• August 30, 2015

State Support for Higher Education Continues to Fall

About These Data

These figures were reported by the Center for the Study of Education Policy at Illinois State U. and State Higher Education Executive Officers. Figures include state tax appropriations, other state monies, and federal stimulus monies.

North Dakota, Oregon, Washington, and Wyoming enact state appropriations every two years. Figures for New York include only state support for the City University of New York, State University of New York, and student aid.

These figures do not include appropriations for capital outlays and debt service, nor do they include appropriations from local governments.

The data were collected from September to mid-January and are subject to change, particularly this year, as many states face budget gaps and may cut financing for higher education. Percentages shown are rounded to one decimal.

Different budgeting practices among the states make it impossible to ensure that all figures are perfectly comparable.

Percentage changes were not adjusted for inflation.


1. anonscribe - January 24, 2011 at 01:29 pm

CA's state funding increased? Why, then, did they raise tuition >30% at the UC? They also raised tuition at CC's and the CSU.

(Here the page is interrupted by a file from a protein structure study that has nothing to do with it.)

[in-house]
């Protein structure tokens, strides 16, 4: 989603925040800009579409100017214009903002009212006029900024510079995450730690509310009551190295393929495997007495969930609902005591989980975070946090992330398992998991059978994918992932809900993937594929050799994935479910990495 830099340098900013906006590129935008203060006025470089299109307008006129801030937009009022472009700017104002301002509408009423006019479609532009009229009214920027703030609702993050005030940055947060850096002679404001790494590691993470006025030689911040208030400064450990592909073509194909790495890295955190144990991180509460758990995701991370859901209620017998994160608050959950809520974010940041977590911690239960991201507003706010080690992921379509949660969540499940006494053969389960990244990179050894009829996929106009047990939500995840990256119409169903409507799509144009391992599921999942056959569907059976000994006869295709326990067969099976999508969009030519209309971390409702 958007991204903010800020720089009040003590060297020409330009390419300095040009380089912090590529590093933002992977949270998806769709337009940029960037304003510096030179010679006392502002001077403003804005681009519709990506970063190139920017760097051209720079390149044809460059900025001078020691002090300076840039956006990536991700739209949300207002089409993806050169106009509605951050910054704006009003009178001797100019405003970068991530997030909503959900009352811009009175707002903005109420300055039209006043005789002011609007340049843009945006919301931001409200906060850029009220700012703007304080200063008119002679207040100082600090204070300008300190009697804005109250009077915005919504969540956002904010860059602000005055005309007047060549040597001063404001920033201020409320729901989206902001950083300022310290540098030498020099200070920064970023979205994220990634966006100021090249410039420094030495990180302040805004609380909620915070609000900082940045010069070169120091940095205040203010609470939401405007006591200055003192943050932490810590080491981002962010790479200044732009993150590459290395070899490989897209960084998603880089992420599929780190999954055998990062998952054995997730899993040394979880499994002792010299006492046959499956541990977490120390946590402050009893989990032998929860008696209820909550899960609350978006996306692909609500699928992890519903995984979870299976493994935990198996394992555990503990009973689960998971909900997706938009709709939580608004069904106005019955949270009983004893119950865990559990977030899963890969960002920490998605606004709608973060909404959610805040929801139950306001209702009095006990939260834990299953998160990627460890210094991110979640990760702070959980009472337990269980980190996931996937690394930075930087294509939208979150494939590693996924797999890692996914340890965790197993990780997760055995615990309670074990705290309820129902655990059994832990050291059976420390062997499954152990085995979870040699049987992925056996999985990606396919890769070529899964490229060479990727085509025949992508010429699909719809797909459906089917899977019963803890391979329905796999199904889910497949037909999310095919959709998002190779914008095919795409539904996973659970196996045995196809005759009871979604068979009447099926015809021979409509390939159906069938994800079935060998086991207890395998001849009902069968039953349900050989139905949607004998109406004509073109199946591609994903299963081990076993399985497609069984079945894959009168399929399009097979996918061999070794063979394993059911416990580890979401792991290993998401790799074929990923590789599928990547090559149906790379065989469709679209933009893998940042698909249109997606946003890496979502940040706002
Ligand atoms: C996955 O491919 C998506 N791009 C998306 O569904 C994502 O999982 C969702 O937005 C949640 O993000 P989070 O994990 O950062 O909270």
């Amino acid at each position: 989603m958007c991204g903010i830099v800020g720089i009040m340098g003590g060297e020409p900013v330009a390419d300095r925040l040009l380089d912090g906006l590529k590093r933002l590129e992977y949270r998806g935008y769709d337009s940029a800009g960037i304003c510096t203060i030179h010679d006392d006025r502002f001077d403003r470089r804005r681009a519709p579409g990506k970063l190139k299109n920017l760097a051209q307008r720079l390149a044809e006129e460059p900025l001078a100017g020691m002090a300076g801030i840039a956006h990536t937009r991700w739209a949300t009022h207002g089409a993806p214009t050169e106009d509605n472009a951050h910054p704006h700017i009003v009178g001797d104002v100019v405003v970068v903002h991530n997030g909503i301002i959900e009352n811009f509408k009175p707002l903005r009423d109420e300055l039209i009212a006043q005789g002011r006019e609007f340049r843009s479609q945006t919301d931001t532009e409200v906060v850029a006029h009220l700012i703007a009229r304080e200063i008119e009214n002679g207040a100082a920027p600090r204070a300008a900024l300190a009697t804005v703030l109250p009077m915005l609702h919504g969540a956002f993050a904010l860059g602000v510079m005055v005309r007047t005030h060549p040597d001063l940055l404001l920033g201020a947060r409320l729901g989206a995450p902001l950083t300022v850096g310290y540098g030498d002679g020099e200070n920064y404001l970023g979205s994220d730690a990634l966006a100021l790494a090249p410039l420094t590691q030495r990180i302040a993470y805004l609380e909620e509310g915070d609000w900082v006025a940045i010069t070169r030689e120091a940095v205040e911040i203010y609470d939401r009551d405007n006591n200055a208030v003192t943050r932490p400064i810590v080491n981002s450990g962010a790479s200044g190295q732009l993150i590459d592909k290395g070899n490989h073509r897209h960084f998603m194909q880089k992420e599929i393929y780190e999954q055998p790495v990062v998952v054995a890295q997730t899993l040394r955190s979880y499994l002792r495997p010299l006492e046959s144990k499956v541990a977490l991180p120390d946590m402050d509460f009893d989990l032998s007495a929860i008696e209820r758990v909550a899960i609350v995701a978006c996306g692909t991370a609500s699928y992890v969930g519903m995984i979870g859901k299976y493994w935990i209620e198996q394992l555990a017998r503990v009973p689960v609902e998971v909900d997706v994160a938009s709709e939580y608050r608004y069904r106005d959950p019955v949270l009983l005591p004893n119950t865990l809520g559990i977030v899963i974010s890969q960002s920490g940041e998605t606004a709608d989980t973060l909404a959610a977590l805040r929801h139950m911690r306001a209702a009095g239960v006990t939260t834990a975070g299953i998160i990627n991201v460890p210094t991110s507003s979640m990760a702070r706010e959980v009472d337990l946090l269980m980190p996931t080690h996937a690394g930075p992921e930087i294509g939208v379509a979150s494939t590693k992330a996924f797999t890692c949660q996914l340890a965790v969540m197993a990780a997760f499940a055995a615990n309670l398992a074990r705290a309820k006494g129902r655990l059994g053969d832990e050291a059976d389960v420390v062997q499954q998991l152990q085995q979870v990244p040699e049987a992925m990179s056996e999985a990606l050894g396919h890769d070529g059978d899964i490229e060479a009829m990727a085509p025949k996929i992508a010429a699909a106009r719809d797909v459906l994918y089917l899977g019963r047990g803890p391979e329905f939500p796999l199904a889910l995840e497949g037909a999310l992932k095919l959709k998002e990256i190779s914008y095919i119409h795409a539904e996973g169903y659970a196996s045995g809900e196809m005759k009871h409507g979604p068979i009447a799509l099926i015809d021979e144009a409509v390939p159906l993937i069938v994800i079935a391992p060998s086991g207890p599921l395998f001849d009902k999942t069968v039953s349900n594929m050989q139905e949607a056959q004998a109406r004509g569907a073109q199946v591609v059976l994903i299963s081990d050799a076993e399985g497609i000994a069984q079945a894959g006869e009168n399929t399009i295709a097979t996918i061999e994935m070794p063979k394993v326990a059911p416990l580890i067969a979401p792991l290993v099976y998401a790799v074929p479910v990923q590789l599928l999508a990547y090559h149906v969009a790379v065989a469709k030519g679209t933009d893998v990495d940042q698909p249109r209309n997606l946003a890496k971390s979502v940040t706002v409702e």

Is this "increase" due to stimulus funds, or are the funds localized to scientific research and professional schools, which gives a false sense of funding for core undergrad education? something doesn't add up.

2. badger74 - January 24, 2011 at 02:16 pm

Because they were clever in talking about cuts which were actually just cuts in what they wanted--not real "cuts". Includes state funding with any stimulus that went to the schools. No research grants, tuition, etc.

3. 11151195 - January 24, 2011 at 05:23 pm

Do these figure still hold after Gov. Browns' recent proposed cuts? Grapevine and SHEEO need to be read cautiously. For example, in NYS there is a difference between General Fund (appropriations from taxpayers dollars) and the overall budget which might include external funds, maybe tuition, etc.

4. unlvlaw - January 24, 2011 at 11:35 pm

The map appears to be showing state appropriations for higher education AS A PERCENTAGE OF total state appropriations. What it fails to capture is the dramatic decrease in actual state dollars for higher education. Nevada MIGHT only be spending 3.9% less of its total state appropriations on higher education; but, in actual dollar terms, Nevada's colleges and universities have absorbed double-digit cuts each of the last three years and are facing another 20-percent (or worse) cut over the coming biennium.

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